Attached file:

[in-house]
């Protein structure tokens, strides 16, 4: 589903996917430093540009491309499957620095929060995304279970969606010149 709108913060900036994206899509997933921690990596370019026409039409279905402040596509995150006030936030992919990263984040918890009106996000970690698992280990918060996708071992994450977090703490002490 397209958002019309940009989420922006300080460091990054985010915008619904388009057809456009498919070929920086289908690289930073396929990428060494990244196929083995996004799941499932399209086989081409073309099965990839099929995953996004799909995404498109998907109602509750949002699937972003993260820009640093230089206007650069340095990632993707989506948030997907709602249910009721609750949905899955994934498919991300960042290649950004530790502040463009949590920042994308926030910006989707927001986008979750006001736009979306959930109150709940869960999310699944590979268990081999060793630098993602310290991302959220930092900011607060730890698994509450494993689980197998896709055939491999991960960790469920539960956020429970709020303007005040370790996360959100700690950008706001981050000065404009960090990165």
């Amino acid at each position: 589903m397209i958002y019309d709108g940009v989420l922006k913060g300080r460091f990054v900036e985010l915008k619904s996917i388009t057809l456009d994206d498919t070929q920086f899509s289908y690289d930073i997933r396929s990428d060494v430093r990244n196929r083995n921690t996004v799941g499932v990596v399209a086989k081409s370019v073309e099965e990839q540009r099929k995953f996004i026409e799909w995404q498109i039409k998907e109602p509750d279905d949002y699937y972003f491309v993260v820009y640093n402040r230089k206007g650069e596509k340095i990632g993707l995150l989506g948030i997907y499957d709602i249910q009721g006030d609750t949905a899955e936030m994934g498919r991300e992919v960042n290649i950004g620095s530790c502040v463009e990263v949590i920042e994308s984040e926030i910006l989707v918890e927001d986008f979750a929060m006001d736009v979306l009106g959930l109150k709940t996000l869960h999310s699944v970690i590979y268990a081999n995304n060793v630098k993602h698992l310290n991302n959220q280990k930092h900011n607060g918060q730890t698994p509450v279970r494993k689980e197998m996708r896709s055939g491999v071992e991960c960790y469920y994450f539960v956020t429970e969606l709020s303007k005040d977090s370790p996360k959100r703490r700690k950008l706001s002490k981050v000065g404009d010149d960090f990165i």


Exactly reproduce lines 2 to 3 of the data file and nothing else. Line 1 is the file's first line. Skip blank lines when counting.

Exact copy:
């Protein structure tokens, strides 16, 4: 589903996917430093540009491309499957620095929060995304279970969606010149 709108913060900036994206899509997933921690990596370019026409039409279905402040596509995150006030936030992919990263984040918890009106996000970690698992280990918060996708071992994450977090703490002490 397209958002019309940009989420922006300080460091990054985010915008619904388009057809456009498919070929920086289908690289930073396929990428060494990244196929083995996004799941499932399209086989081409073309099965990839099929995953996004799909995404498109998907109602509750949002699937972003993260820009640093230089206007650069340095990632993707989506948030997907709602249910009721609750949905899955994934498919991300960042290649950004530790502040463009949590920042994308926030910006989707927001986008979750006001736009979306959930109150709940869960999310699944590979268990081999060793630098993602310290991302959220930092900011607060730890698994509450494993689980197998896709055939491999991960960790469920539960956020429970709020303007005040370790996360959100700690950008706001981050000065404009960090990165």
């Amino acid at each position: 589903m397209i958002y019309d709108g940009v989420l922006k913060g300080r460091f990054v900036e985010l915008k619904s996917i388009t057809l456009d994206d498919t070929q920086f899509s289908y690289d930073i997933r396929s990428d060494v430093r990244n196929r083995n921690t996004v799941g499932v990596v399209a086989k081409s370019v073309e099965e990839q540009r099929k995953f996004i026409e799909w995404q498109i039409k998907e109602p509750d279905d949002y699937y972003f491309v993260v820009y640093n402040r230089k206007g650069e596509k340095i990632g993707l995150l989506g948030i997907y499957d709602i249910q009721g006030d609750t949905a899955e936030m994934g498919r991300e992919v960042n290649i950004g620095s530790c502040v463009e990263v949590i920042e994308s984040e926030i910006l989707v918890e927001d986008f979750a929060m006001d736009v979306l009106g959930l109150k709940t996000l869960h999310s699944v970690i590979y268990a081999n995304n060793v630098k993602h698992l310290n991302n959220q280990k930092h900011n607060g918060q730890t698994p509450v279970r494993k689980e197998m996708r896709s055939g491999v071992e991960c960790y469920y994450f539960v956020t429970e969606l709020s303007k005040d977090s370790p996360k959100r703490r700690k950008l706001s002490k981050v000065g404009d010149d960090f990165i």